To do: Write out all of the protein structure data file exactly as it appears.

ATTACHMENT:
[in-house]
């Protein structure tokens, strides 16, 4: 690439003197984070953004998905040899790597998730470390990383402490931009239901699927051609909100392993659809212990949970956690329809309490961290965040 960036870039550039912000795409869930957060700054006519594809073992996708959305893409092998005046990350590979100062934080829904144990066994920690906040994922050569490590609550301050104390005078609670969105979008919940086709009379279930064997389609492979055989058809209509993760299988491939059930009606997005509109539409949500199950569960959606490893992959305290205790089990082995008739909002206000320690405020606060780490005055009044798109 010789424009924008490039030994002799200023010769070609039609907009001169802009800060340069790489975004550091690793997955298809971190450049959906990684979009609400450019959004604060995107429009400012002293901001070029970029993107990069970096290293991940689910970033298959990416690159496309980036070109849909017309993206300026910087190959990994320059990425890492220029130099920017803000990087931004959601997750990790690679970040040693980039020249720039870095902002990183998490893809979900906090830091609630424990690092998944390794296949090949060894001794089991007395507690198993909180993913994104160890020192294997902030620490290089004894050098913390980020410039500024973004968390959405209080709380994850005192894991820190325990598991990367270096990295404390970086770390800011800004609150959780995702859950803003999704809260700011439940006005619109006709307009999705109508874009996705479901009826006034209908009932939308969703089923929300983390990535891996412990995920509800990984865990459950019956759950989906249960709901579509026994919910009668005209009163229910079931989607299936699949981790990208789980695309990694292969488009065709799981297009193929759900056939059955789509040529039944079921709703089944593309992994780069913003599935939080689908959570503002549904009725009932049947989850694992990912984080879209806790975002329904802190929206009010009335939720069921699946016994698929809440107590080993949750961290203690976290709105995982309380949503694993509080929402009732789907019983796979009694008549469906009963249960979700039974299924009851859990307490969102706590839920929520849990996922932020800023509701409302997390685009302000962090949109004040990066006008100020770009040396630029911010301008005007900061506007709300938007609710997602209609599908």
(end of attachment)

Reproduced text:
[in-house]
């Protein structure tokens, strides 16, 4: 690439003197984070953004998905040899790597998730470390990383402490931009239901699927051609909100392993659809212990949970956690329809309490961290965040 960036870039550039912000795409869930957060700054006519594809073992996708959305893409092998005046990350590979100062934080829904144990066994920690906040994922050569490590609550301050104390005078609670969105979008919940086709009379279930064997389609492979055989058809209509993760299988491939059930009606997005509109539409949500199950569960959606490893992959305290205790089990082995008739909002206000320690405020606060780490005055009044798109 010789424009924008490039030994002799200023010769070609039609907009001169802009800060340069790489975004550091690793997955298809971190450049959906990684979009609400450019959004604060995107429009400012002293901001070029970029993107990069970096290293991940689910970033298959990416690159496309980036070109849909017309993206300026910087190959990994320059990425890492220029130099920017803000990087931004959601997750990790690679970040040693980039020249720039870095902002990183998490893809979900906090830091609630424990690092998944390794296949090949060894001794089991007395507690198993909180993913994104160890020192294997902030620490290089004894050098913390980020410039500024973004968390959405209080709380994850005192894991820190325990598991990367270096990295404390970086770390800011800004609150959780995702859950803003999704809260700011439940006005619109006709307009999705109508874009996705479901009826006034209908009932939308969703089923929300983390990535891996412990995920509800990984865990459950019956759950989906249960709901579509026994919910009668005209009163229910079931989607299936699949981790990208789980695309990694292969488009065709799981297009193929759900056939059955789509040529039944079921709703089944593309992994780069913003599935939080689908959570503002549904009725009932049947989850694992990912984080879209806790975002329904802190929206009010009335939720069921699946016994698929809440107590080993949750961290203690976290709105995982309380949503694993509080929402009732789907019983796979009694008549469906009963249960979700039974299924009851859990307490969102706590839920929520849990996922932020800023509701409302997390685009302000962090949109004040990066006008100020770009040396630029911010301008005007900061506007709300938007609710997602209609599908």